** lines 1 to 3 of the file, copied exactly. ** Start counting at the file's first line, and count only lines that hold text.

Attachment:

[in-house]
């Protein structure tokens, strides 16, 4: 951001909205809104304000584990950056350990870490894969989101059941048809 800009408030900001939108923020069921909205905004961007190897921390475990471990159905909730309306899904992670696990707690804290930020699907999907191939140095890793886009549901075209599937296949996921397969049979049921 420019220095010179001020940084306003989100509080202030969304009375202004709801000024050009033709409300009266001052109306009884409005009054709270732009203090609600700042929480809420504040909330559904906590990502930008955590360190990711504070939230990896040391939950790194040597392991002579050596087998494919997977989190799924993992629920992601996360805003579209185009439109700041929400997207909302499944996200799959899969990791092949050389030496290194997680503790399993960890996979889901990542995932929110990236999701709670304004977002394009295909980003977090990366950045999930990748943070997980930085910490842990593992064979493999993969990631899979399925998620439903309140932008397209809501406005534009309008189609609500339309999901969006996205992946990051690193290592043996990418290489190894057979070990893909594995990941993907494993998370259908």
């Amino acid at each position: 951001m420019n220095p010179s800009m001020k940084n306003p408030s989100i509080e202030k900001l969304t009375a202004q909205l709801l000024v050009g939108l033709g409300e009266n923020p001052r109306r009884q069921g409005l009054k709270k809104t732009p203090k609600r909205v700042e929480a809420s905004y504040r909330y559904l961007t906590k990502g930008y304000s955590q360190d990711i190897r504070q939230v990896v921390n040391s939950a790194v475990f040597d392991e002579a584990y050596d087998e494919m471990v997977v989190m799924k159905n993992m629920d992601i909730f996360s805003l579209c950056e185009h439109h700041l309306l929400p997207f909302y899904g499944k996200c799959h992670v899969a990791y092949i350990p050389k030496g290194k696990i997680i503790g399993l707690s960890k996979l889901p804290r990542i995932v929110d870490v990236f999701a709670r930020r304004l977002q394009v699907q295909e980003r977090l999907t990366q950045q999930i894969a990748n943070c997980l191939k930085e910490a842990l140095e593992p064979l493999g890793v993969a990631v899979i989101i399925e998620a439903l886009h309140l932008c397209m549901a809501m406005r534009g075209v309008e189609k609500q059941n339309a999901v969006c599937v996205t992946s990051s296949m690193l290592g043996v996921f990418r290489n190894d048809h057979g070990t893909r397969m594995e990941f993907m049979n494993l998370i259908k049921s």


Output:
[in-house]
């Protein structure tokens, strides 16, 4: 951001909205809104304000584990950056350990870490894969989101059941048809 800009408030900001939108923020069921909205905004961007190897921390475990471990159905909730309306899904992670696990707690804290930020699907999907191939140095890793886009549901075209599937296949996921397969049979049921 420019220095010179001020940084306003989100509080202030969304009375202004709801000024050009033709409300009266001052109306009884409005009054709270732009203090609600700042929480809420504040909330559904906590990502930008955590360190990711504070939230990896040391939950790194040597392991002579050596087998494919997977989190799924993992629920992601996360805003579209185009439109700041929400997207909302499944996200799959899969990791092949050389030496290194997680503790399993960890996979889901990542995932929110990236999701709670304004977002394009295909980003977090990366950045999930990748943070997980930085910490842990593992064979493999993969990631899979399925998620439903309140932008397209809501406005534009309008189609609500339309999901969006996205992946990051690193290592043996990418290489190894057979070990893909594995990941993907494993998370259908």
């Amino acid at each position: 951001m420019n220095p010179s800009m001020k940084n306003p408030s989100i509080e202030k900001l969304t009375a202004q909205l709801l000024v050009g939108l033709g409300e009266n923020p001052r109306r009884q069921g409005l009054k709270k809104t732009p203090k609600r909205v700042e929480a809420s905004y504040r909330y559904l961007t906590k990502g930008y304000s955590q360190d990711i190897r504070q939230v990896v921390n040391s939950a790194v475990f040597d392991e002579a584990y050596d087998e494919m471990v997977v989190m799924k159905n993992m629920d992601i909730f996360s805003l579209c950056e185009h439109h700041l309306l929400p997207f909302y899904g499944k996200c799959h992670v899969a990791y092949i350990p050389k030496g290194k696990i997680i503790g399993l707690s960890k996979l889901p804290r990542i995932v929110d870490v990236f999701a709670r930020r304004l977002q394009v699907q295909e980003r977090l999907t990366q950045q999930i894969a990748n943070c997980l191939k930085e910490a842990l140095e593992p064979l493999g890793v993969a990631v899979i989101i399925e998620a439903l886009h309140l932008c397209m549901a809501m406005r534009g075209v309008e189609k609500q059941n339309a999901v969006c599937v996205t992946s990051s296949m690193l290592g043996v996921f990418r290489n190894d048809h057979g070990t893909r397969m594995e990941f993907m049979n494993l998370i259908k049921s």